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Basics of Electrical Weed Control


June 20, 2023 - and Ohio State University Extension

How Electrical Weed Control Works

Electrical weeding is an option for eliminating escaped weeds in numerous agricultural industries. This equipment uses a charged electrode to treat and kill weeds with high voltage electricity (up to 15 kV) as an effective and systemic form of late-season control. The mechanism of electrical treatment is described in the following text and diagram:

  • The power takeoff shaft running off a tractor (1) is used to spin a generator (2).
  • The current produced from the generator is stepped up to a higher voltage using a transformer integrated into the rear of the unit (3).
  • This high voltage electricity is transferred to the front of the machine through a cable where it is used to charge the applicator electrode (4) that contacts the weed (5).
  • Current is conducted through the plant and a certain amount of the electrical energy is converted into heat due to the plant’s natural resistance.
  • This heat causes fluids within plant cells to vaporize, leading to an internal pressure buildup that bursts cell walls and results in widespread tissue death.
  • The current then returns back through the plant root system (6), soil (7) and through a return electrode (8) and a grounding device such as a coulter. The treated weed (9) response is wilting/gradual desiccation over a matter of hours or days.
Diagram of an electrical weeder.
Diagram courtesy of AgXtend/Zasso
  1. Combustion Engine
  2. PTO Driven Generator
  3. High Voltage Transformer
  4. Applicator Electrode(s)
  5. Target Weed
  6. Root System
  7. Surrounding Soil
  8. Return Electrode(s)
  9. Treated Weed

Equipment Needed

As of June 2023, the number of companies manufacturing electrical weeding equipment is limited. Current manufacturers are Crop.Zone, RootWave, The Weed Zapper, and AgXtend/Zasso. Of those listed, only the Weed Zapper is based in the U.S. If you are interested in this technology, it is best to reach out directly to the manufacturer for technical specifications.

Best Management Practices


  • Late-season weed control
    • Used for weed escapes from early-season control practices (herbicide applications, cultivation, etc.)
    • Electrocution of weed seed heads may reduce weed seed germination in redroot pigweed, waterhemp, cocklebur, giant and common ragweed, horseweed, giant and yellow foxtail and barnyard grass. The reduction in weed seed germination depends on the stage of seed maturity at the time of electrocution.
  • Weeds must be taller than the crop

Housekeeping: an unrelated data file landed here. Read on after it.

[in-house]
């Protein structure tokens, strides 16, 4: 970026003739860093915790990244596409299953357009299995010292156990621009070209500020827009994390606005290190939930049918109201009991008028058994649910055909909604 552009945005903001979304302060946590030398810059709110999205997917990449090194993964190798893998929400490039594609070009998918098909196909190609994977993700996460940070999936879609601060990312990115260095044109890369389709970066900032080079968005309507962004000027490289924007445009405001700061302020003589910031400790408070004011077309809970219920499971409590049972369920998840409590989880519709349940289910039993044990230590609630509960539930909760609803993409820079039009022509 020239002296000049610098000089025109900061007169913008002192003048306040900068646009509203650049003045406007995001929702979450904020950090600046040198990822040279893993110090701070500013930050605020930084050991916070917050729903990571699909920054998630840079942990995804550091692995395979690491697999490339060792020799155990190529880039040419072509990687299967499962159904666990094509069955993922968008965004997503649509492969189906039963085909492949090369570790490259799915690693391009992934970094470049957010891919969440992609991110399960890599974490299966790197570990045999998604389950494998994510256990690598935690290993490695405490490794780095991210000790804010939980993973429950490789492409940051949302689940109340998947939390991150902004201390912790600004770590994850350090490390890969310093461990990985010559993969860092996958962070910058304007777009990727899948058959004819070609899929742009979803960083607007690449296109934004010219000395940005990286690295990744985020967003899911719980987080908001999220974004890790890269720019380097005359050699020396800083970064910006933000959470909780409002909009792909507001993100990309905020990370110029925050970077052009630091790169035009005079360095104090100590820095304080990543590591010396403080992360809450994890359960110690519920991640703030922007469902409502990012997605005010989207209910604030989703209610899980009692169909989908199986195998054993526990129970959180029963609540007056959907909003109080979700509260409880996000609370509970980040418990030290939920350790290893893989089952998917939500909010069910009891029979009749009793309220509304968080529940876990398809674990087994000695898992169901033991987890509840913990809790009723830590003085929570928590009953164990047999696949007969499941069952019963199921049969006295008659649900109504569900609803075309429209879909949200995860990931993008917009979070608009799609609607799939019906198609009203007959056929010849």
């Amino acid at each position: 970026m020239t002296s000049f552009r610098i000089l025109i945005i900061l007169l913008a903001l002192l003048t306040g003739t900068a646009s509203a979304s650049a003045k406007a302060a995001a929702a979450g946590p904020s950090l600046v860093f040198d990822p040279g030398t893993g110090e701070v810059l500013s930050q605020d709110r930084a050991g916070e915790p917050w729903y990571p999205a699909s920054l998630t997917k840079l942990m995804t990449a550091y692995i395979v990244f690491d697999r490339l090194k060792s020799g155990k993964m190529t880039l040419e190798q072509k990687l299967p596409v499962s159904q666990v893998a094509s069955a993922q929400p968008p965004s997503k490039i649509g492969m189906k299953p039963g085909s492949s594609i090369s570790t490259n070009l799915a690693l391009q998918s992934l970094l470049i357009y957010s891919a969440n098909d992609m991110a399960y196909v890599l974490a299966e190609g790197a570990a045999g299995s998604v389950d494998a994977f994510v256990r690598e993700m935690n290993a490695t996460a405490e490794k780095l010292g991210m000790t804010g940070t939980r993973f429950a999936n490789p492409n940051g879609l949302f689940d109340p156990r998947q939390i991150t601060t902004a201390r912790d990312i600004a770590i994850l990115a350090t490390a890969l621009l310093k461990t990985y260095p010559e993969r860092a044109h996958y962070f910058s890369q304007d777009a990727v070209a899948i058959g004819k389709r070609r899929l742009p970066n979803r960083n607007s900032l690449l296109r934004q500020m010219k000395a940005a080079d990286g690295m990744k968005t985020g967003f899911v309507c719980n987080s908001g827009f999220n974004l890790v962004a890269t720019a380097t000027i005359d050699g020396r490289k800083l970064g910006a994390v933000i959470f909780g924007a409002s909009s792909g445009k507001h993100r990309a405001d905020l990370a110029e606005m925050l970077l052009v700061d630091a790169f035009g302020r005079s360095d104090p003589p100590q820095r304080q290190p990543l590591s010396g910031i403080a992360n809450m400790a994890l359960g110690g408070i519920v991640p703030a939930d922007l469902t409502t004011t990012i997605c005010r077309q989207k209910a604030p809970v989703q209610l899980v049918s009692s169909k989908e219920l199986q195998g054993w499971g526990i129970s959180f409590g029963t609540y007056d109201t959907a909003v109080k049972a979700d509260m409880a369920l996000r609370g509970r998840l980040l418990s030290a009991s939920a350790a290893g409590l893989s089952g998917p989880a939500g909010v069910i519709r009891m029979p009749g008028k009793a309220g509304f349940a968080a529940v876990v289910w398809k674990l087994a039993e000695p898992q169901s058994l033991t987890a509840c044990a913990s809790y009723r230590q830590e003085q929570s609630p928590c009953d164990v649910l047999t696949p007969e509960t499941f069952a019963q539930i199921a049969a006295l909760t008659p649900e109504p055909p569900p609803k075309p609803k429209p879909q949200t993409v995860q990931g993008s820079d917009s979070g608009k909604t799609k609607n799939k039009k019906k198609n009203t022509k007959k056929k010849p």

• If there is an insufficient height differential between the weed and the crop, the chance of accidental contact resulting in crop injury is increased.


  • Environmental
    • Weed density: Equipment performance may be reduced in areas of higher weed density.
    • Plant moisture content: Plants with higher internal moisture content can better conduct current, resulting in better control.
    • Soil moisture: Higher soil moisture can provide a better ground connection, improving efficacy.
    • Slope: Uneven field terrain can cause weeds to be missed by electrical treatment when using an electrode set at a fixed height.
    • Weed species/morphology:
      • Plants that have woody stems or thicker, waxier leaves may not conduct current as well.
      • Plants with larger root systems or specialized root structures (rhizomes, tubers) may show lower mortality.
      • Plants with a higher number of stems may shield other stems from direct electrode contact, which increases chances of weed recovery.
  • Operational
    • Voltage: Higher voltage will generally result in greater plant damage.
    • Horsepower: Greater engine power leads to higher generator output/current.
    • Duration of electrode contact time: The greater the contact time, the more energy is delivered to the target weed. Electrode contact is influenced by a number of variables:
      • Tractor speed: Gradual speed is needed to achieve sufficient contact time.
      • Electrode height: The electrode height should maximize weed contact while minimizing crop contact.
      • Direction: Treating weeds from different directions can reduce shielding of plants/stems from each other
      • Number of passes: Increased number of passes leads to greater contact time per plant.


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